Mr. Maharis attributed his departure to health reasons (he was suffering from hepatitis), but Karen Blocher, an author and blogger who interviewed him and other principal figures on the show, wrote in 2006 that the story was more complex.
Herbert B. Leonard, the show’s executive producer, “thought he’d hired a young hunk for the show, a hip, sexy man and good actor that all the girls would go for,” Ms. Blocher wrote.
“This was all true of Maharis,” she went on, “but not the whole story, as Leonard discovered to his anger and dismay. George was gay, it turned out.”
Ms. Blocher attributed Mr. Maharis’s departure to a number of factors. “The producers felt betrayed and duped when they learned of Maharis’s sexual orientation, and never trusted him again,” she wrote, adding, “Maharis, for his part, started to feel that he was carrying the show and going unappreciated.”
Mr. Maharis was arrested in 1967 on charges of “lewd conduct” and in 1974 on charges of “sex perversion” for cruising in men’s bathrooms.
He did not discuss his sexuality in interviews, but he proudly described being the July 1973 nude centerfold in Playgirl magazine in an interview with Esquire in 2017.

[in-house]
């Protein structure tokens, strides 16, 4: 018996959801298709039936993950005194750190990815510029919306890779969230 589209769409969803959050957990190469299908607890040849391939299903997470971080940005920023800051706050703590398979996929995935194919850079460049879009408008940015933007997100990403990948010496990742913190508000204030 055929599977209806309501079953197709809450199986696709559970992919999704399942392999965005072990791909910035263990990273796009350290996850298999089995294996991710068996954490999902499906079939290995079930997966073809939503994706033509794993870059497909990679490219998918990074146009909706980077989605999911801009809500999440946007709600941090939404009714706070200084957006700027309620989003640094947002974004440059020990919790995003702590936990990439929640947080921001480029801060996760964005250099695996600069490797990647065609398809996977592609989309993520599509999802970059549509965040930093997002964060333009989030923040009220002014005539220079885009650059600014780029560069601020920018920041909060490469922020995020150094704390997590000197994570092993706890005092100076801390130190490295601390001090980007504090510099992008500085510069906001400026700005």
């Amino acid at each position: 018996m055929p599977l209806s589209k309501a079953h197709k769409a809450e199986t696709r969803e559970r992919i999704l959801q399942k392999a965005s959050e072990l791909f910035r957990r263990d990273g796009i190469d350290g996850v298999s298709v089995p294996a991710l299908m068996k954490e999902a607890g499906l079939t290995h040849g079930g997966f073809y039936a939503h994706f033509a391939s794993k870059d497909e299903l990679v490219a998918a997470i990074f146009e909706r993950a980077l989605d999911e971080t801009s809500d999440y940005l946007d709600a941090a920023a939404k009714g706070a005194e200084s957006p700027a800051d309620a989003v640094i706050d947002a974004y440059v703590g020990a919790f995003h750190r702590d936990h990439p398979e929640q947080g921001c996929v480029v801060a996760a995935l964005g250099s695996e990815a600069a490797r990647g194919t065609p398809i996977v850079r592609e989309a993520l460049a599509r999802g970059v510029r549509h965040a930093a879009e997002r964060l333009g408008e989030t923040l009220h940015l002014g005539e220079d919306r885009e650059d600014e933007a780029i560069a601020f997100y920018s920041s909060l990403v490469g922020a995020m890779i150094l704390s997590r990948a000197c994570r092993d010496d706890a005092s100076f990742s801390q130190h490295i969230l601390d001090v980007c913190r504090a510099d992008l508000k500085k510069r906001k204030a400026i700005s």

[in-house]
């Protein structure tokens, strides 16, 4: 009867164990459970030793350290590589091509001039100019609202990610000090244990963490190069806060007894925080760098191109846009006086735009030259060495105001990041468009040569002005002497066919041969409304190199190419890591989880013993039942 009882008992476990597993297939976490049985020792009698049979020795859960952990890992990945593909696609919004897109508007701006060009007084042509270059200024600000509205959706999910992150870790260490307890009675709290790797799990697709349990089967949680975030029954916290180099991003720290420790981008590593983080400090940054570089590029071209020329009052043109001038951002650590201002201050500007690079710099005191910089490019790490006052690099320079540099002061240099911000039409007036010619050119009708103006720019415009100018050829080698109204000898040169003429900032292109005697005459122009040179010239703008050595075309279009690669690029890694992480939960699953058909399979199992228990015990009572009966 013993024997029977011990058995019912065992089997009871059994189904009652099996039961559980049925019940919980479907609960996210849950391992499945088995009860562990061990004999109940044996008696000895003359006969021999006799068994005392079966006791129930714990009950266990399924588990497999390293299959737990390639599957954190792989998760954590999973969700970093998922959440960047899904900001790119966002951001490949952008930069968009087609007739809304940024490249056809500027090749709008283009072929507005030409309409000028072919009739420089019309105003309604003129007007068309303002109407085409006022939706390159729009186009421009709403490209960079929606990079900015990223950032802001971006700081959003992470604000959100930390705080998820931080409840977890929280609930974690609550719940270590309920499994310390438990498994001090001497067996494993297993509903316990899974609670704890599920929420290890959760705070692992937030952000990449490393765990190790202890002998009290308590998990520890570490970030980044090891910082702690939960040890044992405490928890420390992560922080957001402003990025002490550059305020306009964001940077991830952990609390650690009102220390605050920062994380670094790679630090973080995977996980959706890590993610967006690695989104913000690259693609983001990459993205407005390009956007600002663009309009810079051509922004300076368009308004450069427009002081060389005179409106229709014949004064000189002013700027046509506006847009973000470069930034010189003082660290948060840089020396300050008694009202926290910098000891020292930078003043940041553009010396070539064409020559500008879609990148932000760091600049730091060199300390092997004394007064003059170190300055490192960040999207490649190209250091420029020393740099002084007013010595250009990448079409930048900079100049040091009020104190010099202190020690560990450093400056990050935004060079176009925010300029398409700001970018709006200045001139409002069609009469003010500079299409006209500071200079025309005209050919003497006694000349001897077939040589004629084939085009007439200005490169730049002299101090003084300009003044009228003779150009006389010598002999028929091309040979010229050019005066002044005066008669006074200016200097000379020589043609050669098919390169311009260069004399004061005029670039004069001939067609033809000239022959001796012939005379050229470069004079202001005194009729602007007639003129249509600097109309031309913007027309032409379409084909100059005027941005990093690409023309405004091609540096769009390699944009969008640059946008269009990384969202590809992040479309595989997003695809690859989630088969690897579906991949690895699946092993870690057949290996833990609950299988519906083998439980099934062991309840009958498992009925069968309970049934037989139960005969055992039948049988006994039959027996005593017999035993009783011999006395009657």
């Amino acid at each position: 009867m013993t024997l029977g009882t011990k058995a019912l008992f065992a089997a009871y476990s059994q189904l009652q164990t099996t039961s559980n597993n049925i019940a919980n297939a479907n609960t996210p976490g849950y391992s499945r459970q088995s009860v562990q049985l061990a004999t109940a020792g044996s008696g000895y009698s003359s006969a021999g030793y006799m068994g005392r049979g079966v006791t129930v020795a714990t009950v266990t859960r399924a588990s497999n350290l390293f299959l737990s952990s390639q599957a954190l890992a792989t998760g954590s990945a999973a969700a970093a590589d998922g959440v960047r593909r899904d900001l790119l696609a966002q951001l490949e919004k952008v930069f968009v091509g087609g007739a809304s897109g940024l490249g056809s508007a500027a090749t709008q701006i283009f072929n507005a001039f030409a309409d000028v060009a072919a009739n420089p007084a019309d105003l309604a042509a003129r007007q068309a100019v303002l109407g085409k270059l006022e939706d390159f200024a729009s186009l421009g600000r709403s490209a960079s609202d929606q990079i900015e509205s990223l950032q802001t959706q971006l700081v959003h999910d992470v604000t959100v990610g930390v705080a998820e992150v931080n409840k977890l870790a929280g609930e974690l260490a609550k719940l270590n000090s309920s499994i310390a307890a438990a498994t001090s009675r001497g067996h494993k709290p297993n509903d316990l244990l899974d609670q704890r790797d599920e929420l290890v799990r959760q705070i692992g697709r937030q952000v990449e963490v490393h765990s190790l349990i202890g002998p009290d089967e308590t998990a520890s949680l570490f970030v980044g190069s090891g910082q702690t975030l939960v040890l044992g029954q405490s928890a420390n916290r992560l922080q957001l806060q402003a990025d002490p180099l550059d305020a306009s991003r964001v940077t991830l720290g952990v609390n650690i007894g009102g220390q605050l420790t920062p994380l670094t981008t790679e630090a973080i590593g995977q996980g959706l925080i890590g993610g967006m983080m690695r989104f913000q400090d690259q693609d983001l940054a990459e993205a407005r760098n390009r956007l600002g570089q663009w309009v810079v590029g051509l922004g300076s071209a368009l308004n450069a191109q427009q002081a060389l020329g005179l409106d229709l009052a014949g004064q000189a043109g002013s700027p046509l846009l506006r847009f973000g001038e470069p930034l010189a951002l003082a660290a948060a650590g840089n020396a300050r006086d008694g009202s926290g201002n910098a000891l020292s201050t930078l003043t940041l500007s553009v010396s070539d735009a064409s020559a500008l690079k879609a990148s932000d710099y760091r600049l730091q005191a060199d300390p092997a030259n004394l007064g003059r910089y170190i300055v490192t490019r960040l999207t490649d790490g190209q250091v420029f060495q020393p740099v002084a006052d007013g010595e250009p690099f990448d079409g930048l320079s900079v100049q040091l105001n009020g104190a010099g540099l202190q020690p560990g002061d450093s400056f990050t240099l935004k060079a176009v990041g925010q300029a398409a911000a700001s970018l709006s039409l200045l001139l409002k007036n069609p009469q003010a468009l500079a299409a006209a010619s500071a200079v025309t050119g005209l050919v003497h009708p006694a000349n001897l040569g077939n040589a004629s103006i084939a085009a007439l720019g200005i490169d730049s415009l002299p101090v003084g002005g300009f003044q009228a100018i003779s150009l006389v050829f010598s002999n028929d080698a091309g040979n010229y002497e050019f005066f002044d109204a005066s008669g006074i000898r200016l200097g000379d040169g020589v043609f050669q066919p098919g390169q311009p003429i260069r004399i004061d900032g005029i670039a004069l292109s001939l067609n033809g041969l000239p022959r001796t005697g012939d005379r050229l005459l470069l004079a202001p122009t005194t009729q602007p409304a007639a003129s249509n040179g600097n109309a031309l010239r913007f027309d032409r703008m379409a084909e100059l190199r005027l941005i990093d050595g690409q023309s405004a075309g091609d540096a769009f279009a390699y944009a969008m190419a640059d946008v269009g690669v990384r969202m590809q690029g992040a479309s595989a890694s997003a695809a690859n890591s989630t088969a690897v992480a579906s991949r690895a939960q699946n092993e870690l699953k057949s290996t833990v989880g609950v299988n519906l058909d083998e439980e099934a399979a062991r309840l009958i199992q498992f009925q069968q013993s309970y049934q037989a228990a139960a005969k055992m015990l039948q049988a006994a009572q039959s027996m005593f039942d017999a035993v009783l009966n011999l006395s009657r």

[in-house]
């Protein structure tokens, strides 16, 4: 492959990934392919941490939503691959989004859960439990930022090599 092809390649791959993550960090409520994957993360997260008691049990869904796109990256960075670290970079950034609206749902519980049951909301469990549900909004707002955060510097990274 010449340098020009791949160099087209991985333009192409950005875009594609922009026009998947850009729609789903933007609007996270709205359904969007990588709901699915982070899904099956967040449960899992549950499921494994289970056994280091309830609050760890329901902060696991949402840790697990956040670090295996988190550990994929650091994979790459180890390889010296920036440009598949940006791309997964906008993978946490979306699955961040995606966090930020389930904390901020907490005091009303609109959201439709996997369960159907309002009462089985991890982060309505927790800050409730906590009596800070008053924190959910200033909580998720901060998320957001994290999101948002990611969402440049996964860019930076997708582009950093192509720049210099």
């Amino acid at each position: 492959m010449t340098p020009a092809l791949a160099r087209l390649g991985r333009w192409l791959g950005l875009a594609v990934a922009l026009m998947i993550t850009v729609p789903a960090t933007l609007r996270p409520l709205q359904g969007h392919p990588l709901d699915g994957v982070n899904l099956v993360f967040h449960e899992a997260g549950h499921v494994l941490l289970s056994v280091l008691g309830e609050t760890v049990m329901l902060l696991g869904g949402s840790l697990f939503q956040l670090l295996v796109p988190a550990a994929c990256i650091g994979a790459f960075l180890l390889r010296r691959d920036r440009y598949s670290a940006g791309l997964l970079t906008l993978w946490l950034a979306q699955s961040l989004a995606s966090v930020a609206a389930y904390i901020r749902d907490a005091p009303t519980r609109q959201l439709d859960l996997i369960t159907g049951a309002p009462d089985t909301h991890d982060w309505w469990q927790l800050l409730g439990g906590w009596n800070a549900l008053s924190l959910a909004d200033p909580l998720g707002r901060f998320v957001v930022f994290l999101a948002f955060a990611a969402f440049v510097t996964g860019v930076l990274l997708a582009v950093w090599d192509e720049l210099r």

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“A lot of guys came up to me and asked me to sign it for their ‘wives,’” he said.
Mr. Maharis had done well-received work in theater before becoming a television star. In 1958 he played a killer in an Off Broadway production of Jean Genet’s “Deathwatch.” Writing in The Times, Louis Calta described Mr. Maharis’s performance as “correctly volatile, harsh, soft and cunning.”
Two years later, he appeared in Edward Albee’s “Zoo Story” in its Off Broadway production at the Provincetown Playhouse. That year he was one of 12 young actors given the Theater World Award. The other winners included Warren Beatty, Jane Fonda, Patty Duke and Carol Burnett. In 1962, he was nominated for an Emmy Award for his work on “Route 66.”
Mr. Maharis told a writer for The Times in 1963 that he treated the TV series like a job in summer stock theater.
“The series taught me how to maintain my integrity and not be sucked in by compromise,” he said.
George Maharis was born in the Astoria section of Queens on Sept. 1, 1928, the son of a Greek restaurateur. He attended Flushing High School and later served in the Marines.